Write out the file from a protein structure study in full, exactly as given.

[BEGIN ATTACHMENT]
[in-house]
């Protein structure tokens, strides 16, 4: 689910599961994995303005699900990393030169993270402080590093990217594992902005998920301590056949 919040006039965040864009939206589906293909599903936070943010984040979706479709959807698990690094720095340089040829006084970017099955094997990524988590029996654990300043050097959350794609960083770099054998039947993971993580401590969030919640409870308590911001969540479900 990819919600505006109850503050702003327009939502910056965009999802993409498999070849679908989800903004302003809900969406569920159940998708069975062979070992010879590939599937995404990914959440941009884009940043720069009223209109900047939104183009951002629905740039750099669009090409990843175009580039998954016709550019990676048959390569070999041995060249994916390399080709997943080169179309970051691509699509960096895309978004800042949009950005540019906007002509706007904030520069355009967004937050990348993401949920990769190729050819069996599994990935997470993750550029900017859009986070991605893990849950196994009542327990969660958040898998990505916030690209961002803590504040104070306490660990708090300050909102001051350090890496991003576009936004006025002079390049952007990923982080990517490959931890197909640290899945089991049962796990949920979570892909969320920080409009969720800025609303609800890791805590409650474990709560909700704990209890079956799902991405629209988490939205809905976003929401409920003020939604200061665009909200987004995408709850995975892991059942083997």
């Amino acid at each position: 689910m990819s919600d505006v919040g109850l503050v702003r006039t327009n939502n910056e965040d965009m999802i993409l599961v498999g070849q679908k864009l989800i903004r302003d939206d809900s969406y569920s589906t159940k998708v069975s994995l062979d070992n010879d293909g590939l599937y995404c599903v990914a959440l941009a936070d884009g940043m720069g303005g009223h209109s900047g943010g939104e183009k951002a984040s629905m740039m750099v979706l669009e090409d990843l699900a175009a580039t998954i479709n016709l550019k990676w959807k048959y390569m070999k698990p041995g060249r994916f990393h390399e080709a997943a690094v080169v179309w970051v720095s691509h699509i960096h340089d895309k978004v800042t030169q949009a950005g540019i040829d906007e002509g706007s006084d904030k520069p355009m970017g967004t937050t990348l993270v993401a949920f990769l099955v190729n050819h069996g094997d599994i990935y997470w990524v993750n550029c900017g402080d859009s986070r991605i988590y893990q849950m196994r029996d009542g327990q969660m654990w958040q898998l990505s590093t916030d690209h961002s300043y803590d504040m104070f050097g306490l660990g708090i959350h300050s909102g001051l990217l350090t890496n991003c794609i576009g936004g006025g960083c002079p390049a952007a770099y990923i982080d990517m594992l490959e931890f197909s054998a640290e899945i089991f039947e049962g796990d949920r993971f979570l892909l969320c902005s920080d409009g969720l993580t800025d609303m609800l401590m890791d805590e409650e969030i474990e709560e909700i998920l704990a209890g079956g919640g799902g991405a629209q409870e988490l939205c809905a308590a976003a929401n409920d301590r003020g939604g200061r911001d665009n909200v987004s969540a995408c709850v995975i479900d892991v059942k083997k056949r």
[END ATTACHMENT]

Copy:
[in-house]
């Protein structure tokens, strides 16, 4: 689910599961994995303005699900990393030169993270402080590093990217594992902005998920301590056949 919040006039965040864009939206589906293909599903936070943010984040979706479709959807698990690094720095340089040829006084970017099955094997990524988590029996654990300043050097959350794609960083770099054998039947993971993580401590969030919640409870308590911001969540479900 990819919600505006109850503050702003327009939502910056965009999802993409498999070849679908989800903004302003809900969406569920159940998708069975062979070992010879590939599937995404990914959440941009884009940043720069009223209109900047939104183009951002629905740039750099669009090409990843175009580039998954016709550019990676048959390569070999041995060249994916390399080709997943080169179309970051691509699509960096895309978004800042949009950005540019906007002509706007904030520069355009967004937050990348993401949920990769190729050819069996599994990935997470993750550029900017859009986070991605893990849950196994009542327990969660958040898998990505916030690209961002803590504040104070306490660990708090300050909102001051350090890496991003576009936004006025002079390049952007990923982080990517490959931890197909640290899945089991049962796990949920979570892909969320920080409009969720800025609303609800890791805590409650474990709560909700704990209890079956799902991405629209988490939205809905976003929401409920003020939604200061665009909200987004995408709850995975892991059942083997």
């Amino acid at each position: 689910m990819s919600d505006v919040g109850l503050v702003r006039t327009n939502n910056e965040d965009m999802i993409l599961v498999g070849q679908k864009l989800i903004r302003d939206d809900s969406y569920s589906t159940k998708v069975s994995l062979d070992n010879d293909g590939l599937y995404c599903v990914a959440l941009a936070d884009g940043m720069g303005g009223h209109s900047g943010g939104e183009k951002a984040s629905m740039m750099v979706l669009e090409d990843l699900a175009a580039t998954i479709n016709l550019k990676w959807k048959y390569m070999k698990p041995g060249r994916f990393h390399e080709a997943a690094v080169v179309w970051v720095s691509h699509i960096h340089d895309k978004v800042t030169q949009a950005g540019i040829d906007e002509g706007s006084d904030k520069p355009m970017g967004t937050t990348l993270v993401a949920f990769l099955v190729n050819h069996g094997d599994i990935y997470w990524v993750n550029c900017g402080d859009s986070r991605i988590y893990q849950m196994r029996d009542g327990q969660m654990w958040q898998l990505s590093t916030d690209h961002s300043y803590d504040m104070f050097g306490l660990g708090i959350h300050s909102g001051l990217l350090t890496n991003c794609i576009g936004g006025g960083c002079p390049a952007a770099y990923i982080d990517m594992l490959e931890f197909s054998a640290e899945i089991f039947e049962g796990d949920r993971f979570l892909l969320c902005s920080d409009g969720l993580t800025d609303m609800l401590m890791d805590e409650e969030i474990e709560e909700i998920l704990a209890g079956g919640g799902g991405a629209q409870e988490l939205c809905a308590a976003a929401n409920d301590r003020g939604g200061r911001d665009n909200v987004s969540a995408c709850v995975i479900d892991v059942k083997k056949r």